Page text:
Musical brings beauty to women’s struggle
WHILE there is nothing elegant about suffering, an allwomen ensemble in The Tellers musical, which premiered last Wednesday at the Bulawayo Theatre, did an excellent job.
They beautifully unpacked the grim lives of Zimbabwean women toiling under economically uncertain times and the turmoil of less-than perfect relationships.
Commerce and love mingle in the Raisedon Baya penned play, as a talented cast of women illustrated how their hearts and minds had been battered by men who crept into their lives with the promise of love, only to leave disappointment and heartbreak when they slithered away.
Perhaps this is the most ironic thing about The Tellers. Despite featuring an all-female cast, the play is as much about men as it is about the women.
The character who best illustrates the play’s issues is shop hand NaNtuli, who with her trusted broom, is always sweeping around diligently despite endless abuse from her superiors.
She represents long suffering Zimbabwean women whose spouses work outside the country. After a long wait for him to come home, she discovers from the women in his secret life that he is bed-ridden.
This revelation is hard for her to swallow, despite the fact that the bar had been set so low for her that she was content with the groceries that he sent for his son, Striker.
Neither love nor affection but groceries, it seems, are the glue that has kept their distant union intact. Under such circumstances, struggling as she is financially, she is likely to be left to sweep away the mess he leaves behind, much like the way she brushes away the dirt that accumulates at the store.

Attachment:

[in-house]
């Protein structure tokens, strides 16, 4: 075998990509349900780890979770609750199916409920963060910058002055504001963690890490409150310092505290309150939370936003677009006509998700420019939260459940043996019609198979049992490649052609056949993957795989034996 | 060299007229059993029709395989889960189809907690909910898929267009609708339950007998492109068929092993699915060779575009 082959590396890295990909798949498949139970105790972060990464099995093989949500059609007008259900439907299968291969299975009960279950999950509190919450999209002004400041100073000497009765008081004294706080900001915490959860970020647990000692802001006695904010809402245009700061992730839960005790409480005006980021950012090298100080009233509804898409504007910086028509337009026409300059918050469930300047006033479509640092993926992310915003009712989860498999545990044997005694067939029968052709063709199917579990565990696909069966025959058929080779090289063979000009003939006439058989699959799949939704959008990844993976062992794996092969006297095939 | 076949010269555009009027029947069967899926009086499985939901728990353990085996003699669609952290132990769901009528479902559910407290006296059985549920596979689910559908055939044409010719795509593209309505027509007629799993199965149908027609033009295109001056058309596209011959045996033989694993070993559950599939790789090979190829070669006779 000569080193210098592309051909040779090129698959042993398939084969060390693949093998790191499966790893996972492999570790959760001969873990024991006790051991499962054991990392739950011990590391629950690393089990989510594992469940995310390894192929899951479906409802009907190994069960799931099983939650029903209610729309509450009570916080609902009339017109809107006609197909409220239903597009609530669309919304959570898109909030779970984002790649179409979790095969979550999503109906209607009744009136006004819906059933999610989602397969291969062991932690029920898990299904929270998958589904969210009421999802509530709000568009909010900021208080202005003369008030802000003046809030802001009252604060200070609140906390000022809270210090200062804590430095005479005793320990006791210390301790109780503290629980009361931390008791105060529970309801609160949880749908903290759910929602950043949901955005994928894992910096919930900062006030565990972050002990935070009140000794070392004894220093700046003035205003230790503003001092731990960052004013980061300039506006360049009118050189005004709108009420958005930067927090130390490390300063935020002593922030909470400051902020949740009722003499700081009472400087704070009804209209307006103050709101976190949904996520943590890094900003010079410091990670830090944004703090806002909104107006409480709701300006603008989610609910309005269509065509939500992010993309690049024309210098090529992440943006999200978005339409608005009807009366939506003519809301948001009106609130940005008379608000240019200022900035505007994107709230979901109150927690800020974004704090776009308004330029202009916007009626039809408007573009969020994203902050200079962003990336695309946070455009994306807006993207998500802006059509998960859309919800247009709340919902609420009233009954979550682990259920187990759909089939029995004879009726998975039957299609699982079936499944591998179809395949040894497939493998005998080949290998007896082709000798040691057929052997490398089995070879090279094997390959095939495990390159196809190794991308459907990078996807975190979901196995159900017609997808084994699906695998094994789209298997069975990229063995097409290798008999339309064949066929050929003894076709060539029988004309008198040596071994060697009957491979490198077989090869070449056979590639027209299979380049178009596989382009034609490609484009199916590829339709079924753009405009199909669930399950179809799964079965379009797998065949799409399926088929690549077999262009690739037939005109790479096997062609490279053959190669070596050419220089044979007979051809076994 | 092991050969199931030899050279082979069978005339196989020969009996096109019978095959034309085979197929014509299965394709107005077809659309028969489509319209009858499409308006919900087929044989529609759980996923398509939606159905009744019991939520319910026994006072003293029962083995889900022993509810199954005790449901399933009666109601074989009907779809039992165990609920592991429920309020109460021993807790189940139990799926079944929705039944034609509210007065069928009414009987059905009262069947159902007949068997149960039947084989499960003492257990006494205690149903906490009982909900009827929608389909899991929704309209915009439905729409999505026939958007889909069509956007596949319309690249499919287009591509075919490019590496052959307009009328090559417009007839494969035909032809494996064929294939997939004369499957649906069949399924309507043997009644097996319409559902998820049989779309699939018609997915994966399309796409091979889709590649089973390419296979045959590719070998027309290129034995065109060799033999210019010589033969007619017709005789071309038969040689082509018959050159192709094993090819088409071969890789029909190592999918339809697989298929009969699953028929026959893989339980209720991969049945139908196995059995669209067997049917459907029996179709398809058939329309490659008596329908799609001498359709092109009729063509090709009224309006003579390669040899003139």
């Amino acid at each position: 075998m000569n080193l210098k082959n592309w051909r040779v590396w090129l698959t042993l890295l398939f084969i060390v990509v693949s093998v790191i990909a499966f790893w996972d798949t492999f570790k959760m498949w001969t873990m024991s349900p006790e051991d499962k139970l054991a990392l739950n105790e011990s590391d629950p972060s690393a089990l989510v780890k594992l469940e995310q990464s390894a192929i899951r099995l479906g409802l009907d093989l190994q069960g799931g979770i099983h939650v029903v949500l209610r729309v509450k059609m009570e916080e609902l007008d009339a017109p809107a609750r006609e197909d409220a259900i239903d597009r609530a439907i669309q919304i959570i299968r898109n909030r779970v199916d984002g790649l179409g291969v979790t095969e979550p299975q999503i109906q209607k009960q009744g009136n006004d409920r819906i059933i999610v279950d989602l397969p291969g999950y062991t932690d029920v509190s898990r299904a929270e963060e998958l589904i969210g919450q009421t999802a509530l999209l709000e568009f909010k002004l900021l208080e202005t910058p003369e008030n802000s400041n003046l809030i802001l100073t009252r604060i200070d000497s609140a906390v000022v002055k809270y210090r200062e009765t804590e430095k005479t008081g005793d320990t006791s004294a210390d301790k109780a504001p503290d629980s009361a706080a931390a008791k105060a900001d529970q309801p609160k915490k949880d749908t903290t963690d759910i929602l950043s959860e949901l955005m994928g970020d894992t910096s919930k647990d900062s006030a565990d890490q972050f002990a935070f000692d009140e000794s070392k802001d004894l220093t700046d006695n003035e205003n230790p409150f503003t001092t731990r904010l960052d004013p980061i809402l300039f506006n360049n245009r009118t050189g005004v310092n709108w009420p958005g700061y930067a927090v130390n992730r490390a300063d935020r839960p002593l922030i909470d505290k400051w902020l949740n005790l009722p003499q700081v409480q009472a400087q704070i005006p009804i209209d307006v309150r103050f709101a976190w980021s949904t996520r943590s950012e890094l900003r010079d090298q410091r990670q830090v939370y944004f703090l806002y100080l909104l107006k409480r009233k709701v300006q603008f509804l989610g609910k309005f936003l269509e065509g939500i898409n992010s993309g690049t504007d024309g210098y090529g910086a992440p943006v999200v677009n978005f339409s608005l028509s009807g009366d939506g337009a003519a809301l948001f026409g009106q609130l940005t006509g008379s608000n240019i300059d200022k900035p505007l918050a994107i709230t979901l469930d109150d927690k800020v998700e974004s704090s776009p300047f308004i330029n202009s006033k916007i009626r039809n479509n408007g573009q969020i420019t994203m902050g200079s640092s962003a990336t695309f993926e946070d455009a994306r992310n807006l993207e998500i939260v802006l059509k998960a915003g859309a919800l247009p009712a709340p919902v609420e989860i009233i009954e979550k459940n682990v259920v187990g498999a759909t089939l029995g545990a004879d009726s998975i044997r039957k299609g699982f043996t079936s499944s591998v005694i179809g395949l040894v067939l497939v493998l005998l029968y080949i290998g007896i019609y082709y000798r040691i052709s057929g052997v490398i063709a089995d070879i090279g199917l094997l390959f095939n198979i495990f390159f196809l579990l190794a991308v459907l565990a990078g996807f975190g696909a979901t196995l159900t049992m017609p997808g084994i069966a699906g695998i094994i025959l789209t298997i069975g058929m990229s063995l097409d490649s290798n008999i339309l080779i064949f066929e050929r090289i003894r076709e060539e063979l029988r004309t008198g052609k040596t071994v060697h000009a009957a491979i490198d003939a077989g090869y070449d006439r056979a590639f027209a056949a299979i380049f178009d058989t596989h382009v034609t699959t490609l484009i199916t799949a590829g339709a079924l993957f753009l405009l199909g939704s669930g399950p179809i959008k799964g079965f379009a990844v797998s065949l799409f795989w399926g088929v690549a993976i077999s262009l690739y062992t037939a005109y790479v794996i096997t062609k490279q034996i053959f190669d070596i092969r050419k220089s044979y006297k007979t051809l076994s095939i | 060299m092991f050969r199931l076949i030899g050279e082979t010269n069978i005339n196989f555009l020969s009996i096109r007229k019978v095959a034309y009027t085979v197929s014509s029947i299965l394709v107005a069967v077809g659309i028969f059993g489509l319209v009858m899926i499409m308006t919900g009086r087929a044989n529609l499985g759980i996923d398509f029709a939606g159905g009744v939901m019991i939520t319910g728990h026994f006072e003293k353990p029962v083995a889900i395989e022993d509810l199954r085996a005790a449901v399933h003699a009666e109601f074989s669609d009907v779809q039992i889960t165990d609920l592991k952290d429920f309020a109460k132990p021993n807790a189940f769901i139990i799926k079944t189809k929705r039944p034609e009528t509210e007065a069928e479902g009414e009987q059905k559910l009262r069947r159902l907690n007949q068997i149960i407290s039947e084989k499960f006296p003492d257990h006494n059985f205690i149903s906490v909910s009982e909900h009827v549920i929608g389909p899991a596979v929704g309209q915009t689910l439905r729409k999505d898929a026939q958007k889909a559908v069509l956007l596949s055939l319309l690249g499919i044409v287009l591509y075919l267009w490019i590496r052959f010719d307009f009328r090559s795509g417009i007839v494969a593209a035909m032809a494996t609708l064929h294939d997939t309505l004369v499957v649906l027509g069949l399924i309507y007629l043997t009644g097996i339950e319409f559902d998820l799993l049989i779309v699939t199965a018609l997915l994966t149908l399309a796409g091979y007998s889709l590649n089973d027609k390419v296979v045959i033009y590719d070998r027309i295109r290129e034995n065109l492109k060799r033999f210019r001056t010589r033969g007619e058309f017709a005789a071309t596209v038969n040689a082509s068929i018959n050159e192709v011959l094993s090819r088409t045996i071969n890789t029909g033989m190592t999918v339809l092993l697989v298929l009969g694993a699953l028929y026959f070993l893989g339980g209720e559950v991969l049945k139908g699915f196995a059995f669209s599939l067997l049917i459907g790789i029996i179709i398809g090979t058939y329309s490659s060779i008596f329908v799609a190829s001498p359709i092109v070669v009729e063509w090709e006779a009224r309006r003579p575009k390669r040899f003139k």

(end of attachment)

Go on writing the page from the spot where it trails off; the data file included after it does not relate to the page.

From cheating absentee fathers and irresponsible husbands, deadbeat men are the thread that connects the diverse women, working at a struggling store, in the play which ended its brief run two evenings after its rousing debut last Wednesday.
Cast in roles that they seem to have been born to play, multi talented performers Lady Tshawe and Donna N were the sparkling play’s brightest sparks on the opening night.
Spotting outfits that seemed more appropriate for naughty high school girls than working women, the two were the dynamos that powered the play as, playing a pair of gossip loving, energetic cashiers, they were the nerve centre from which the other women’s stories branched from.
As it is a musical, song is an integral part of the play and with their powerful voices the two were always bound to shine in this aspect of the production.
While it is undeniable that Donna N and Lady Tshawe can sing with the angels, their talents were enhanced by the live band which is an integral part of the musical.
This part of the production forcefully brought it home to the audience that The Tellers were there not only to feed the eye, but the ear as well, as the band expertly navigated the musical interludes that punctuate the play.
The band also benefited from a clever manipulation of the stage lights as, playing from behind what seems like a thin see through curtain, they were only visible once the lights were turned on in their section.
Thus the band became a somewhat sinister yet beautiful part of the production, as it was rarely seen although its elegant touch was felt whenever necessary.
The Tellers cast performs at Bulawayo Theatre (Picture by Mgcini Nyoni)